BROWNSVILLE, TN (WMC) - A nearly 80-year-old West Tennessee cold case homicide has been reopened.
In 1940, Elbert Williams of Brownsville was the first NAACP worker in the country killed fighting for civil rights.
There has been a long campaign to get the case reopened.
Jim Emison has dedicated almost all of his retirement years to trying to solve the Elbert Williams homicide case.
He's tried at the local, state, and federal levels to try to get someone to reopen the case, and Wednesday all of his hard work has finally paid off.
Inside Emison's study, he's surrounded by countless binders of research of a case he's spent the past five years of his life obsessing about.
Elbert Williams, a member of the Brownsville chapter of the NAACP, was abducted from his home and killed after trying to register people to vote.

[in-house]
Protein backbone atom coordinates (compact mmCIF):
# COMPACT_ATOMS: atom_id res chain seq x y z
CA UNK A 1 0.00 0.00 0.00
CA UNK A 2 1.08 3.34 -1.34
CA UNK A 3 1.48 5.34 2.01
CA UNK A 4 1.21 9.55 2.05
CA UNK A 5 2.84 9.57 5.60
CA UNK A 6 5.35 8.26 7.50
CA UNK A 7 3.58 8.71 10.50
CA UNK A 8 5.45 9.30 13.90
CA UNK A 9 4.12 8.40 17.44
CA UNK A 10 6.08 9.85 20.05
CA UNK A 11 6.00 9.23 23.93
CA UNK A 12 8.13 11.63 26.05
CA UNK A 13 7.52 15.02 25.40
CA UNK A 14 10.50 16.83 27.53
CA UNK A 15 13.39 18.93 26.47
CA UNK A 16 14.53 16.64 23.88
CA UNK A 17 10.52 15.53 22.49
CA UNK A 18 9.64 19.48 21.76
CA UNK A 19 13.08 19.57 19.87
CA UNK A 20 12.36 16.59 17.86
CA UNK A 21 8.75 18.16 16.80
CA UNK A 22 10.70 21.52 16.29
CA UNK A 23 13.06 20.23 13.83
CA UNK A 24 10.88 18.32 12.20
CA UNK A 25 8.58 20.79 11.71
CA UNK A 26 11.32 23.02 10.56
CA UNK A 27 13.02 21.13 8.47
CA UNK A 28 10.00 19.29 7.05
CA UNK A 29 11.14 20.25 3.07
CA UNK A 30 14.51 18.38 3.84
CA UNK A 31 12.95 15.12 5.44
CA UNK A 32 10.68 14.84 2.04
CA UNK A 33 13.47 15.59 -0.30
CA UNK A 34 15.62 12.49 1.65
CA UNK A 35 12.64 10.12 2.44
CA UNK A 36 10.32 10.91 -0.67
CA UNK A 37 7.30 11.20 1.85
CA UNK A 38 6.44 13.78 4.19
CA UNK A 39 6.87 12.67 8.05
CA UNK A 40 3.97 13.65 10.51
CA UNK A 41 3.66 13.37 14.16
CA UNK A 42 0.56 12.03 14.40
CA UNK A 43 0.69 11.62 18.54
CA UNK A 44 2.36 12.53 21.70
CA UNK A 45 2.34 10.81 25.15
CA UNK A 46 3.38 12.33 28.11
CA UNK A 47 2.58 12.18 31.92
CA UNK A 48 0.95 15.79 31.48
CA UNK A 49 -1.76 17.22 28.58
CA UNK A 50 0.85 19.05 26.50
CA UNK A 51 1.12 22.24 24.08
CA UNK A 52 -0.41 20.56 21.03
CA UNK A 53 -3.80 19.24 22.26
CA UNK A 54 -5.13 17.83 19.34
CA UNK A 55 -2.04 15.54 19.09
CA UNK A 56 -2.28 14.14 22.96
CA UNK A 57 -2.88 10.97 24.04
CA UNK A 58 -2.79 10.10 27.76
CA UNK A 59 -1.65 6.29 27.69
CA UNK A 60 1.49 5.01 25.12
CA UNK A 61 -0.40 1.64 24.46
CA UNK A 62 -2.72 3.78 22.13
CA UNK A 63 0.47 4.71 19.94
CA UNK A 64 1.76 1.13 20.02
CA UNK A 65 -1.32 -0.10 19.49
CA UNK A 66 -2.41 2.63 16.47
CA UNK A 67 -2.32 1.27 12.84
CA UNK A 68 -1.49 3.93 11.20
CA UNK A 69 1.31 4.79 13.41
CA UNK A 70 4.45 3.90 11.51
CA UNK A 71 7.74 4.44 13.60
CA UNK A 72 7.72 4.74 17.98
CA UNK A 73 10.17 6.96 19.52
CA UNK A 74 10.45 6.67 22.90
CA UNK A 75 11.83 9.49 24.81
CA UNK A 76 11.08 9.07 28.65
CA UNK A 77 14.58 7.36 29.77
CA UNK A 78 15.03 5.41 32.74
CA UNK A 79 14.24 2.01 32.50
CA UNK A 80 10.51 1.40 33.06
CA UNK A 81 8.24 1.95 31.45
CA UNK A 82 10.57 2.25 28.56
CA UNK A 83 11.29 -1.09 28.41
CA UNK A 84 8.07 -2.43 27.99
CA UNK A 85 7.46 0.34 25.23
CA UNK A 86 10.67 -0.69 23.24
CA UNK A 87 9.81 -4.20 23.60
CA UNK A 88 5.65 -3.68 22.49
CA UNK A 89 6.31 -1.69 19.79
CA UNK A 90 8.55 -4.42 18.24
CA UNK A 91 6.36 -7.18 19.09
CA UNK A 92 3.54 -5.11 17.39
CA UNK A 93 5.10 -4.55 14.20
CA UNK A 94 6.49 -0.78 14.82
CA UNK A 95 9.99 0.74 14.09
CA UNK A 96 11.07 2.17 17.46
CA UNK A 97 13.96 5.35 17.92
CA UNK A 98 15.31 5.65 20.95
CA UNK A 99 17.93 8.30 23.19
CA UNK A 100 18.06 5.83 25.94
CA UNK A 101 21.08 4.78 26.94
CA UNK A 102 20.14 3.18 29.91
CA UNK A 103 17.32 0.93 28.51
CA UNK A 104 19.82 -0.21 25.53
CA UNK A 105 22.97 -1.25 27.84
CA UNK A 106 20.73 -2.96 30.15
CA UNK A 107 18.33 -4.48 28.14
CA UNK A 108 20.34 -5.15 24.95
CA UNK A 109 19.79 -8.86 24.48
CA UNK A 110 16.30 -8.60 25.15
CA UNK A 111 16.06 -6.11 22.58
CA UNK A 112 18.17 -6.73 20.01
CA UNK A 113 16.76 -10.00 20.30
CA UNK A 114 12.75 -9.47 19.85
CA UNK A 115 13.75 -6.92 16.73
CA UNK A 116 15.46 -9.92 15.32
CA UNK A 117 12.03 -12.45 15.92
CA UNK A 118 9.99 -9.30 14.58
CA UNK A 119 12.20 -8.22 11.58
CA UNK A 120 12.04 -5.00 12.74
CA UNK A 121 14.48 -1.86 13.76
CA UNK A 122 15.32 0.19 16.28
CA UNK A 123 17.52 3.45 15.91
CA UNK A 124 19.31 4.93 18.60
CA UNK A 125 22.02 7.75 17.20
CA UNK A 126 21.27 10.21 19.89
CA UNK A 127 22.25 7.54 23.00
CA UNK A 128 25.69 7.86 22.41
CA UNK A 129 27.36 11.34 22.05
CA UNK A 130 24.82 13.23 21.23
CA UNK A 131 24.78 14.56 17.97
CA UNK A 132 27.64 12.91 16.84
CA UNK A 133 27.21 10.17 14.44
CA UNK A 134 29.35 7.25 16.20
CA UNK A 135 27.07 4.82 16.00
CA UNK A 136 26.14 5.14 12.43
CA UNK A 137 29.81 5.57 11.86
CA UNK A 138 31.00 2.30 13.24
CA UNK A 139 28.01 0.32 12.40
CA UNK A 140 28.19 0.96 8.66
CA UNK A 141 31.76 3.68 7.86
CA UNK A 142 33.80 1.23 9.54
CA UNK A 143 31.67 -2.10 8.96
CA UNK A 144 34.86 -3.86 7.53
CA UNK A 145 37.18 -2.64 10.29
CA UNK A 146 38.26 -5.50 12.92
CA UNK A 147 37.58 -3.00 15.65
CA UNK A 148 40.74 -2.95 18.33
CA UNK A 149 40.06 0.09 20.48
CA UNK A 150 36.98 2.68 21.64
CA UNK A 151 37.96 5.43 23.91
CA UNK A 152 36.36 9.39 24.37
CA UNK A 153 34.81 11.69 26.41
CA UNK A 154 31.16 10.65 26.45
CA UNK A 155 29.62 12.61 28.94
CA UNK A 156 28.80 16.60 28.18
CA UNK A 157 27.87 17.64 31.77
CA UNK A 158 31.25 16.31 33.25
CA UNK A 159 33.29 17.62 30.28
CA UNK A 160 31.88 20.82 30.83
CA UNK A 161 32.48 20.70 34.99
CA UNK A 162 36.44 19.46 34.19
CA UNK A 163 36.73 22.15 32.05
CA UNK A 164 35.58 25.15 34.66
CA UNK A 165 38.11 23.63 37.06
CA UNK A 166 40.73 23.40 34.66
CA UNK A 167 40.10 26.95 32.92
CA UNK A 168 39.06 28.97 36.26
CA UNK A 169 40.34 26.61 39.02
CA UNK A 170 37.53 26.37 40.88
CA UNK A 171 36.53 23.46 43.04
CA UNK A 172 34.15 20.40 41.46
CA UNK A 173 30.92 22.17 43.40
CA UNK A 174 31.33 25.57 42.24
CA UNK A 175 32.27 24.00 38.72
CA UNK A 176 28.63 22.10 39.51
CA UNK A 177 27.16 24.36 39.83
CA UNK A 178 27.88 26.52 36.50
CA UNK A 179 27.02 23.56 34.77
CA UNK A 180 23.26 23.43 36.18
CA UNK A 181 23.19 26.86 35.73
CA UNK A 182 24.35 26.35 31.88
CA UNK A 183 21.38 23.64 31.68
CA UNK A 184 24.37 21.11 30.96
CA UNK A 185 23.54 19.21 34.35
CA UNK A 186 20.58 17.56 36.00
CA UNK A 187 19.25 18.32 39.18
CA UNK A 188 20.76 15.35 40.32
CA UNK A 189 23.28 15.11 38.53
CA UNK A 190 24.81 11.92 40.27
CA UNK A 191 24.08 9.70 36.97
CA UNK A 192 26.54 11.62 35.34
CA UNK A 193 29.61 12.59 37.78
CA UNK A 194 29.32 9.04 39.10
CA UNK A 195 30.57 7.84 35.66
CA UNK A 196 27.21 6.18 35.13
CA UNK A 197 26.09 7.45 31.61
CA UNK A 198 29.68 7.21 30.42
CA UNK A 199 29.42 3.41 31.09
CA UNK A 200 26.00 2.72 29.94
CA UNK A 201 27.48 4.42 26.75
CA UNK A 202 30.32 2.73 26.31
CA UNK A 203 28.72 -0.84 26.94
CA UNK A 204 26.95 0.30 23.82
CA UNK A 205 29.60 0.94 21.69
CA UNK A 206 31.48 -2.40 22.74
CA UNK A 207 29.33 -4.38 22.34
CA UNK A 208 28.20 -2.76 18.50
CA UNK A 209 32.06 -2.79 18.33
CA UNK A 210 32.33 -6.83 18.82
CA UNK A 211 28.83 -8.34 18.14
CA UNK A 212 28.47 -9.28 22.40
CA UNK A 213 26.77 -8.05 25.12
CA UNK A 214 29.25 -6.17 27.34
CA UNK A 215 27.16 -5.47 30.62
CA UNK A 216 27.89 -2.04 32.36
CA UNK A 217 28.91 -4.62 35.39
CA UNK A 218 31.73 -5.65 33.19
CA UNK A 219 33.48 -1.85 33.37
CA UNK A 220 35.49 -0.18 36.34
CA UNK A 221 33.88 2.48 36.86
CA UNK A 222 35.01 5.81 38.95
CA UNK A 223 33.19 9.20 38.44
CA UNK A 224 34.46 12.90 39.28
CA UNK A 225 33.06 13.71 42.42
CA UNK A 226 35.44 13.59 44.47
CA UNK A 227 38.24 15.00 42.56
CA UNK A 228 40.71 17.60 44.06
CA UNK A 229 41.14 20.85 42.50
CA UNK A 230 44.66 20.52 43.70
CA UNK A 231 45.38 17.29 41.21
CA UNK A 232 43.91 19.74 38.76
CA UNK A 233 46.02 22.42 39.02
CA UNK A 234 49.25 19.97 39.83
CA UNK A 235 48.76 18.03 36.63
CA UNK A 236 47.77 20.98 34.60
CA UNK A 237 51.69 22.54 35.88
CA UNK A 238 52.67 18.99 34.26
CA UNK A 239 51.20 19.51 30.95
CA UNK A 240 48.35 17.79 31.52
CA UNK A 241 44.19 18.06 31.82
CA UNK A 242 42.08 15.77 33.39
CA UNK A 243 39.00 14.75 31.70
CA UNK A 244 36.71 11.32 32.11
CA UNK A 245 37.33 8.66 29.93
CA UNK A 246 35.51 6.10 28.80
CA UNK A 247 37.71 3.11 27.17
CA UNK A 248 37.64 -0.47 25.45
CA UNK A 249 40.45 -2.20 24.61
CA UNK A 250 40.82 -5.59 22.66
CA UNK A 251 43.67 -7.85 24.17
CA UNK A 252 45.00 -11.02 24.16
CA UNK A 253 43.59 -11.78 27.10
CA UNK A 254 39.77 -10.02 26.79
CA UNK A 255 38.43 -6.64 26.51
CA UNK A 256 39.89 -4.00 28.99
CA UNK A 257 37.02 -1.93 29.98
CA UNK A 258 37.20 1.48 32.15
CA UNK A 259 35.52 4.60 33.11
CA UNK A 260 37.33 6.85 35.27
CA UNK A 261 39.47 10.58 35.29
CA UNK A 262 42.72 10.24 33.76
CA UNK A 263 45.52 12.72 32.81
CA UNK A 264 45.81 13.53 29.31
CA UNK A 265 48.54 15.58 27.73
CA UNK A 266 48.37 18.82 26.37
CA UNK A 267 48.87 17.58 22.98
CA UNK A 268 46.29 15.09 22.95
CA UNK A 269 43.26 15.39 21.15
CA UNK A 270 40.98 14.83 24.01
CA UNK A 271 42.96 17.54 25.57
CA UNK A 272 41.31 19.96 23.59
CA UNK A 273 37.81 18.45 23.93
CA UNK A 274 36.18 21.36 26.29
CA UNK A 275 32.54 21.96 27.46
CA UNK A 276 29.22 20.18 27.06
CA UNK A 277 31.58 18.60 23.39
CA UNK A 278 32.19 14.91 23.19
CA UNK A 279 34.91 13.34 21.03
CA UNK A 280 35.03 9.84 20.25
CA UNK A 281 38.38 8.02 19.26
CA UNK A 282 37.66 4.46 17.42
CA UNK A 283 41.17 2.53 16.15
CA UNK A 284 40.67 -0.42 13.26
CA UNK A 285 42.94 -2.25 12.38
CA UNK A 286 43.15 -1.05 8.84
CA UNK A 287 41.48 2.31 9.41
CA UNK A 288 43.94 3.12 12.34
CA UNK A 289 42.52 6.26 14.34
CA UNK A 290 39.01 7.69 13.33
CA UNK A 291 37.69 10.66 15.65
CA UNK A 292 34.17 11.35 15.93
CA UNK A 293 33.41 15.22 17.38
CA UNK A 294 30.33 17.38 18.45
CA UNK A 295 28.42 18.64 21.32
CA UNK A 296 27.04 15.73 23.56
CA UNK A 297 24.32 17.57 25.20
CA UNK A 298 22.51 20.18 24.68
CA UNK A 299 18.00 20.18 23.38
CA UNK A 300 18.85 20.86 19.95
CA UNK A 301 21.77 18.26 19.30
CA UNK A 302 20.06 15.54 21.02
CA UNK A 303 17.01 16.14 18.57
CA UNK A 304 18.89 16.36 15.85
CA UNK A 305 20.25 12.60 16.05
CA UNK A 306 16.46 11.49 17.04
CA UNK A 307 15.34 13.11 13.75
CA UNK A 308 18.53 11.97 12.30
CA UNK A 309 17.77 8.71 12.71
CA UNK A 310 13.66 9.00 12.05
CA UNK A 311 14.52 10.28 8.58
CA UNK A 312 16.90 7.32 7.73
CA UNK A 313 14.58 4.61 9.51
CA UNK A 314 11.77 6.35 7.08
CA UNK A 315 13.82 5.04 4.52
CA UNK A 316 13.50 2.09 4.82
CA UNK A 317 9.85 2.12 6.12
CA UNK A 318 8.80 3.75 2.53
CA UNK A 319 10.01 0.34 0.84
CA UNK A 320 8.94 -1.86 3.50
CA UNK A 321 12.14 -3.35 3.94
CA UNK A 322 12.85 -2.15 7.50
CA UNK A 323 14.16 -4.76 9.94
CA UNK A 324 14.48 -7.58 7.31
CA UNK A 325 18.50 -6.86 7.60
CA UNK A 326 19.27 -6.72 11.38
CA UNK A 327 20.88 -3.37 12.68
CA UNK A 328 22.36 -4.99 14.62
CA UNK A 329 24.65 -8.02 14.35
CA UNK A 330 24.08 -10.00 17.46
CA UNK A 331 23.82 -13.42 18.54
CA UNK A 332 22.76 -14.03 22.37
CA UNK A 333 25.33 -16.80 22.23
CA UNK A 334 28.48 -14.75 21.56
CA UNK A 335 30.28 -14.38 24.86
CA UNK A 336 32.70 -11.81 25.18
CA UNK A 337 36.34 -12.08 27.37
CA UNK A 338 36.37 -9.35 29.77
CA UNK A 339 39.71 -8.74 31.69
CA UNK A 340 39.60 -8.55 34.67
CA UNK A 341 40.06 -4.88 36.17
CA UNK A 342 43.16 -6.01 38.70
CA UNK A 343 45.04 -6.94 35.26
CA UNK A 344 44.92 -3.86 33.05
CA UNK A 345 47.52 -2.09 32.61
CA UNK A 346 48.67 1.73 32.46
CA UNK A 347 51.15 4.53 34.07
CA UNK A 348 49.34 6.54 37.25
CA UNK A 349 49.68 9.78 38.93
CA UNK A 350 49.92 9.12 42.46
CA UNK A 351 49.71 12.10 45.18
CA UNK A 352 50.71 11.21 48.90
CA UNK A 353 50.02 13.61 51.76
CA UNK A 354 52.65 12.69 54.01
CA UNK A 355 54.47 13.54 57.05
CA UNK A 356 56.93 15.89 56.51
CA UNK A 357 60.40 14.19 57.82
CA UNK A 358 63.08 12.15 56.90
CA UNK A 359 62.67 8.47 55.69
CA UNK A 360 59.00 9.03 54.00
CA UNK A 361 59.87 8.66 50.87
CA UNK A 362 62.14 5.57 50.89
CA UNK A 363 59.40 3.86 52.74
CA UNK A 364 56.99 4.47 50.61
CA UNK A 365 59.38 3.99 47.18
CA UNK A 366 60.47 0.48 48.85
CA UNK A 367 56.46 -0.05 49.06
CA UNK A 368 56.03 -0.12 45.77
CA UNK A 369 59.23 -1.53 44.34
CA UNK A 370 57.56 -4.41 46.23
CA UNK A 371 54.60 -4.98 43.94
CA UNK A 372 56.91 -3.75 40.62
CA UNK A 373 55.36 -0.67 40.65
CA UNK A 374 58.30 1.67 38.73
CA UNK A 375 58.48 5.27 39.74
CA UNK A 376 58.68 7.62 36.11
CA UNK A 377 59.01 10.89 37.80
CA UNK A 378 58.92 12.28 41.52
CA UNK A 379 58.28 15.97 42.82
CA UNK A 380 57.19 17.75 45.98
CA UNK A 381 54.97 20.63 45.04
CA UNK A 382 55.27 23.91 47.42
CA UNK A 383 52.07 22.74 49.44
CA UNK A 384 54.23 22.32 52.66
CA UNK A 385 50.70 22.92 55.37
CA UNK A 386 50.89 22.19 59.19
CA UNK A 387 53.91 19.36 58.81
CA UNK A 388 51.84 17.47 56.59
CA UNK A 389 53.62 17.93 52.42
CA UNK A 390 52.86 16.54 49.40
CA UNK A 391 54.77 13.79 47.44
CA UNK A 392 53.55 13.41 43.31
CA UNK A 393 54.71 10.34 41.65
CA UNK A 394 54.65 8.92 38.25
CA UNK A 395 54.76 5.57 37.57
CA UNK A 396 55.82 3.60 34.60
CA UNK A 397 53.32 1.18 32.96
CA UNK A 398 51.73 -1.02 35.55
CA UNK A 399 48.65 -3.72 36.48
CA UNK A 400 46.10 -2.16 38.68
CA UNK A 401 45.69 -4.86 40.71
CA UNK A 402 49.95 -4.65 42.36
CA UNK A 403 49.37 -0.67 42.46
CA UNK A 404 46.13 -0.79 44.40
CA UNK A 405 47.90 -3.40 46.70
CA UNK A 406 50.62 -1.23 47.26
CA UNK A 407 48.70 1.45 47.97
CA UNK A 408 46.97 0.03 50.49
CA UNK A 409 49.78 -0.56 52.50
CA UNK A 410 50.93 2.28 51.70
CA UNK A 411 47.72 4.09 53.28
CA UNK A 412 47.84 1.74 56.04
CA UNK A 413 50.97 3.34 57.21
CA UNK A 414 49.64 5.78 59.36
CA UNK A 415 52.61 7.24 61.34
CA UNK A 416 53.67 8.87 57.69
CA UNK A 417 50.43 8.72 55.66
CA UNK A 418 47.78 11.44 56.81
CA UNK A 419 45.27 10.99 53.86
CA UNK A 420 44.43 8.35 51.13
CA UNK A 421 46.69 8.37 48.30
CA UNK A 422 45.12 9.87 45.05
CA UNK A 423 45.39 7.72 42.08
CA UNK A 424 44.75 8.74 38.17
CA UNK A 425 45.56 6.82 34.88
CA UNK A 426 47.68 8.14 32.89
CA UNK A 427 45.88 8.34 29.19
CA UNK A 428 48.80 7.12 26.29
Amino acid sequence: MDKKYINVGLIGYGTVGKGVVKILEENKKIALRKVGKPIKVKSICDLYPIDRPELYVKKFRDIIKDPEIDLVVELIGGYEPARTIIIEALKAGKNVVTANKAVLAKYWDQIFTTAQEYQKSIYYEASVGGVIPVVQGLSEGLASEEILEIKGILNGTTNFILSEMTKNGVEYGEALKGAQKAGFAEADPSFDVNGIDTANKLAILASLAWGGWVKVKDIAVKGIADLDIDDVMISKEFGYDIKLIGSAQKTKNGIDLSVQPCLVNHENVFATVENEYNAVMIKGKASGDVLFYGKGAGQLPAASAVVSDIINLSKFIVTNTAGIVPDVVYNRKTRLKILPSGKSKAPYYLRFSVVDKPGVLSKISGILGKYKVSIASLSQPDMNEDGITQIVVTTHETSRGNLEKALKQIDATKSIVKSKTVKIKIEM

His body is buried somewhere at Taylor Cemetery in an unmarked grave.
Haywood County District Attorney Garry Brown announced Wednesday that he's opening the case.
The reopening of the case comes on the heels of the Tennessee legislature passing the Civil Rights Cold Case bill this past session.
Rep. Johnnie Turner (D-Memphis) sponsored the bill in the house.
"There are other Elbert Williams and we will find out who did it," she said.
The bipartisan bill set up a hotline for cold case tips and a center for research of unsolved civil rights crimes in Tennessee.
The bill is the first in the country, and it was created in hopes that other states will follow suit and take up old cases just like Elbert Williams.
"It will start a trend, I hope. As Dr. King would say, 'let the justice flow like a river, let it flow.' Finally it's time to do that. We owe it to ourselves to do that," Emison said.